Statin adherence is low and discontinuation is high in the elderly, find Melbourne researchers who pinpoint the patients at highest risk. The nationwide observational study involving over 22,000 adults aged over 65 years prescribed statins found that more than half were non-adherent and more than 2 in 5 discontinued the lipid lowering drugs within the first year of therapy.
The study published in the British Journal of Pharmacology by Professor Danny Liew from Monash University, Melbourne and colleagues found that during the one‐year follow up, 55.1% of patients were nonadherent (concession card holders 52.6%; regular PBS scripts 64.2%) and 44.7% discontinued statins (concessional 43.1%; general PBS scripts 50.4%).
Nonadherence was defined as taking the statin on less than 80% of days in a year, while discontinuation was defined as not taking the statin for 90 days.
Certain patient characteristics predicted the likelihood of being adherent or discontinuing therapy.
For example, being aged over 85 years (Odds Ratio 1.38), having diabetes (OR 1.14 ) or anxiety (OR 1.14 ) were associated with higher likelihood of discontinuation, while hypertension (OR 0.80), angina (OR 0.83), congestive heart failure (OR 0.85), and polypharmacy (concurrent use of ≥5 drugs) (OR 0.84) were associated with a lower likelihood of discontinuation.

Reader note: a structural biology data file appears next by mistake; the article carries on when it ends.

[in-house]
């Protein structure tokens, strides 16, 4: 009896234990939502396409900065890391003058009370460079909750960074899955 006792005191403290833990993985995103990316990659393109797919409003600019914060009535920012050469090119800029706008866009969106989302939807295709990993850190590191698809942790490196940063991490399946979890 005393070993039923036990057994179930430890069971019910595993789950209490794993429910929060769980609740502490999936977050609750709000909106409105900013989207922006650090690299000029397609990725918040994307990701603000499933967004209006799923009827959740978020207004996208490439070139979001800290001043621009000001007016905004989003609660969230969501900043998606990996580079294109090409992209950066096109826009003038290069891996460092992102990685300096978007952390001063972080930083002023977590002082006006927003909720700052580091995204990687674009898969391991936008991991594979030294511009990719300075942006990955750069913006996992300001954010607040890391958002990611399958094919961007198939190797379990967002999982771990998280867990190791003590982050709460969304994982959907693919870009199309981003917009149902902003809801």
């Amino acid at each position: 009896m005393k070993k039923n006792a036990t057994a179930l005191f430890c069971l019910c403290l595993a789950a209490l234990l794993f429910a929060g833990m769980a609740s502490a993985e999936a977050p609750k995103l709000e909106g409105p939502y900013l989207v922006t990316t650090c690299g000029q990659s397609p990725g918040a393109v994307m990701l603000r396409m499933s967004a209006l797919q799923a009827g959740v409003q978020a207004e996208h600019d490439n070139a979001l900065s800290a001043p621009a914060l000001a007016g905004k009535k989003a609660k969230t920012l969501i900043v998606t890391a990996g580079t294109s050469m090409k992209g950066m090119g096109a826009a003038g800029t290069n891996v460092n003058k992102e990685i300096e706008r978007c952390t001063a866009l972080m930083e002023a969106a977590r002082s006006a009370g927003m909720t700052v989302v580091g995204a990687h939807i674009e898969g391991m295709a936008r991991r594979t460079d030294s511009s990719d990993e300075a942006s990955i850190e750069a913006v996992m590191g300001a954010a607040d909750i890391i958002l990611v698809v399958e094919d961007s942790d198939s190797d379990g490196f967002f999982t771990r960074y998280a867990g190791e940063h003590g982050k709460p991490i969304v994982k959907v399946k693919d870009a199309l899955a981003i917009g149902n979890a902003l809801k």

“Older adults who perceive themselves to be at increased risk of CVD are less likely to be non-adherent or discontinue their statin medication. This may explain the lower likelihood of non-adherence or discontinuation among those with cardiovascular-related comorbidities such as hypertension, angina and CHF,” said Professor Liew, who is Chair of Clinical Outcomes Research at Monash University and visiting physician in Clinical Pharmacology and General Medicine at the Alfred Hospital.
People who were initiated on atorvastatin (OR 0.63) or rosuvastatin (OR 0.61) had a lower likelihood of discontinuation compared to those started on simvastatin.
Interestingly, the odds of discontinuation was 36% greater if statins were initiated by a GP (OR 1.36) compared to a specialist.
“People initiated on statins by GPs may be at lower risk of CVD compared to those initiated by specialist, which may explain their higher likelihood of nonadherence or discontinuation,” the researchers speculated.
“Our results reiterate the need for multifaceted interventions to reduce statin non-adherence and discontinuation among older adults but also emphasise that certain population sub-groups such as people aged ≥85 years and people with diabetes or anxiety may require additional attention to improve adherence,” the researchers concluded.